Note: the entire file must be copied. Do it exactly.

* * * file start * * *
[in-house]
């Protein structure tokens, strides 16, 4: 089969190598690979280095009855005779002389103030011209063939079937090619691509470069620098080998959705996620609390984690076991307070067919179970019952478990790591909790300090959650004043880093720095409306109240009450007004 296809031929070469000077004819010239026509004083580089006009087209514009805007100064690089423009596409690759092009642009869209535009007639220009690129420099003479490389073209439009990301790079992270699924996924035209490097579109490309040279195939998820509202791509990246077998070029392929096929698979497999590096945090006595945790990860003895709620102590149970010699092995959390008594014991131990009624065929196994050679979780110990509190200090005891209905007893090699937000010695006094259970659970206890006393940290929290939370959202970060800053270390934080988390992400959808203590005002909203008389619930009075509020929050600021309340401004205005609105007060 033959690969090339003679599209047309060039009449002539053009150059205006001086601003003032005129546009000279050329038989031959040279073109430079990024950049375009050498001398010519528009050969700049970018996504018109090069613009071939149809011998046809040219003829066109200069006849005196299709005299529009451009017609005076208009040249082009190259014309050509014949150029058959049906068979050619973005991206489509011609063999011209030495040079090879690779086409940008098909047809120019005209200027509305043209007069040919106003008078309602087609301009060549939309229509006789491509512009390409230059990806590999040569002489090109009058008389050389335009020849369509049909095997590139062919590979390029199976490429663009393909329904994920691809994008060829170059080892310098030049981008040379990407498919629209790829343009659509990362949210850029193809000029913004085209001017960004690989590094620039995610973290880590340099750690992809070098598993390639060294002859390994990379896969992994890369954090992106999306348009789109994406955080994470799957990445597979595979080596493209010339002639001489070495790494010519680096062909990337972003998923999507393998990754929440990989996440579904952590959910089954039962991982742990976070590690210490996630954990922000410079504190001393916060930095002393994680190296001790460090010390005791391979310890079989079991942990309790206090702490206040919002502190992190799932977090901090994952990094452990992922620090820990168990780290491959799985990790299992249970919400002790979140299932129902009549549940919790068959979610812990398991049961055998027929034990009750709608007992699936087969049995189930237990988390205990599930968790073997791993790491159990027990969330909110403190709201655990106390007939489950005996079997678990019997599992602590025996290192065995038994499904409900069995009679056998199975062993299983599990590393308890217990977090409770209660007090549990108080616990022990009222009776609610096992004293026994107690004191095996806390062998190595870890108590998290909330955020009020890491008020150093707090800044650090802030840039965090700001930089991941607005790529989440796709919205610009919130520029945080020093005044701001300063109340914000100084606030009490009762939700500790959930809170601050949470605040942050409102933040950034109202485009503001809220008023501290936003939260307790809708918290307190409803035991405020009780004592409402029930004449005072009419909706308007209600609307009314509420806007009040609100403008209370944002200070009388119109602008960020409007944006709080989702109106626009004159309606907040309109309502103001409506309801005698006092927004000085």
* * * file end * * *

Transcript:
[in-house]
């Protein structure tokens, strides 16, 4: 089969190598690979280095009855005779002389103030011209063939079937090619691509470069620098080998959705996620609390984690076991307070067919179970019952478990790591909790300090959650004043880093720095409306109240009450007004 296809031929070469000077004819010239026509004083580089006009087209514009805007100064690089423009596409690759092009642009869209535009007639220009690129420099003479490389073209439009990301790079992270699924996924035209490097579109490309040279195939998820509202791509990246077998070029392929096929698979497999590096945090006595945790990860003895709620102590149970010699092995959390008594014991131990009624065929196994050679979780110990509190200090005891209905007893090699937000010695006094259970659970206890006393940290929290939370959202970060800053270390934080988390992400959808203590005002909203008389619930009075509020929050600021309340401004205005609105007060 033959690969090339003679599209047309060039009449002539053009150059205006001086601003003032005129546009000279050329038989031959040279073109430079990024950049375009050498001398010519528009050969700049970018996504018109090069613009071939149809011998046809040219003829066109200069006849005196299709005299529009451009017609005076208009040249082009190259014309050509014949150029058959049906068979050619973005991206489509011609063999011209030495040079090879690779086409940008098909047809120019005209200027509305043209007069040919106003008078309602087609301009060549939309229509006789491509512009390409230059990806590999040569002489090109009058008389050389335009020849369509049909095997590139062919590979390029199976490429663009393909329904994920691809994008060829170059080892310098030049981008040379990407498919629209790829343009659509990362949210850029193809000029913004085209001017960004690989590094620039995610973290880590340099750690992809070098598993390639060294002859390994990379896969992994890369954090992106999306348009789109994406955080994470799957990445597979595979080596493209010339002639001489070495790494010519680096062909990337972003998923999507393998990754929440990989996440579904952590959910089954039962991982742990976070590690210490996630954990922000410079504190001393916060930095002393994680190296001790460090010390005791391979310890079989079991942990309790206090702490206040919002502190992190799932977090901090994952990094452990992922620090820990168990780290491959799985990790299992249970919400002790979140299932129902009549549940919790068959979610812990398991049961055998027929034990009750709608007992699936087969049995189930237990988390205990599930968790073997791993790491159990027990969330909110403190709201655990106390007939489950005996079997678990019997599992602590025996290192065995038994499904409900069995009679056998199975062993299983599990590393308890217990977090409770209660007090549990108080616990022990009222009776609610096992004293026994107690004191095996806390062998190595870890108590998290909330955020009020890491008020150093707090800044650090802030840039965090700001930089991941607005790529989440796709919205610009919130520029945080020093005044701001300063109340914000100084606030009490009762939700500790959930809170601050949470605040942050409102933040950034109202485009503001809220008023501290936003939260307790809708918290307190409803035991405020009780004592409402029930004449005072009419909706308007209600609307009314509420806007009040609100403008209370944002200070009388119109602008960020409007944006709080989702109106626009004159309606907040309109309502103001409506309801005698006092927004000085």